Application Number KB00011356
Karrakatta Burial
Aged (Years) 55 Date of Death 11/11/1911
Suburb BOULDER
Grave Location KARRAKATTA CEMETERY
Cemetery
WESLEYAN
Area or Denomination
DA
Section
0107
Gravesite
Grant Number K0005758 Grantee
Grant Status EXPIRED
At today's date
Expiry 28/07/1976
Renewal Status APPROACHING RENEWAL
 
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#7

Ellie7

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#8
Regarding your thinking on the house name. I have an Adamson born 1879 London, Father born Sheffield to William Adamson born SELBY. Mary married a William Henry Allen and in 1911 stayed at 83 Grange Road, St James St. I went looking for her house, and the glass door had a lovely engraving on it with the name SELBY. Never thought of downloading it and now the door is changed. Also have Joseph Thomas from Sheffield father the same William Adamson, emigrated to Victoria and called a daughter Ruby SELBY Adamson. As has been stated it's very hard to find early Irish records.

Ellie
 

Elwyn

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#10
Movenis isn’t a small village. It’s a townland comprising 375 acres of agricultural land. A townland is a uniquely Irish land unit. In the 1831 census of Co. Derry there were 43 households in Movenis but none had the surname Graham.

http://www.census.nationalarchives.ie/search/

Likewise in Griffiths Valuation in 1859, there are no Graham households listed there either.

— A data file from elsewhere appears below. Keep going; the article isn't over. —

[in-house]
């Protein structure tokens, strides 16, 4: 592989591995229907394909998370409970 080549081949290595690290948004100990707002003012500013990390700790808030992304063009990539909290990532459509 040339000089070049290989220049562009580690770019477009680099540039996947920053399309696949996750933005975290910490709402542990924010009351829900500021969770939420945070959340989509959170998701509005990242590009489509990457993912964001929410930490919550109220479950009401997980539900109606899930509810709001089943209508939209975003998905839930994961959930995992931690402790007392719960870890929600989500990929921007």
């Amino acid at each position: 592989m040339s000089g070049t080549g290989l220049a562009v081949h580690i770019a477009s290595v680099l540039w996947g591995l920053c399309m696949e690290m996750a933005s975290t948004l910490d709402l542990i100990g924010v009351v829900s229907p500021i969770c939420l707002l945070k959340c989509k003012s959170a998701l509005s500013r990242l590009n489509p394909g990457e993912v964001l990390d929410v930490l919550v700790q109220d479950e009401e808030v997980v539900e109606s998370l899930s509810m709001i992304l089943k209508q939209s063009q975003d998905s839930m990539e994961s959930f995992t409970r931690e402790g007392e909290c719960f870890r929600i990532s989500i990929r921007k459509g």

In 1901 there were 18 houses in Movenis, with a combined population of 69. Nearly all were engaged in farming. There were 2 Grahams, both were servants and both were Presbyterian. One was born in Co Derry and the other in Co Antrim.

http://www.census.nationalarchives.ie/pages/1901/Londonderry/Bovagh/Movenis/1519659/

http://www.census.nationalarchives.ie/pages/1901/Londonderry/Bovagh/Movenis/1519662/


The nli site quoted earlier by gortonboy only has RC baptisms and marriages. If your family were of another denomination the records may not be on-line. Looking at the 1901 census for the county, there were 364 people named Graham. 200 were Presbyterian, the others a mix of Church of Ireland and RC.

I note that your ancestors had surnames as middle names. (You often find that was a mother’s maiden name, or the surname of a respected family friend). That’s a typically Presbyterian trait, so I’d guess that’s the most likely denomination. So they are probably of Scottish descent (as is half the population of Co. Derry).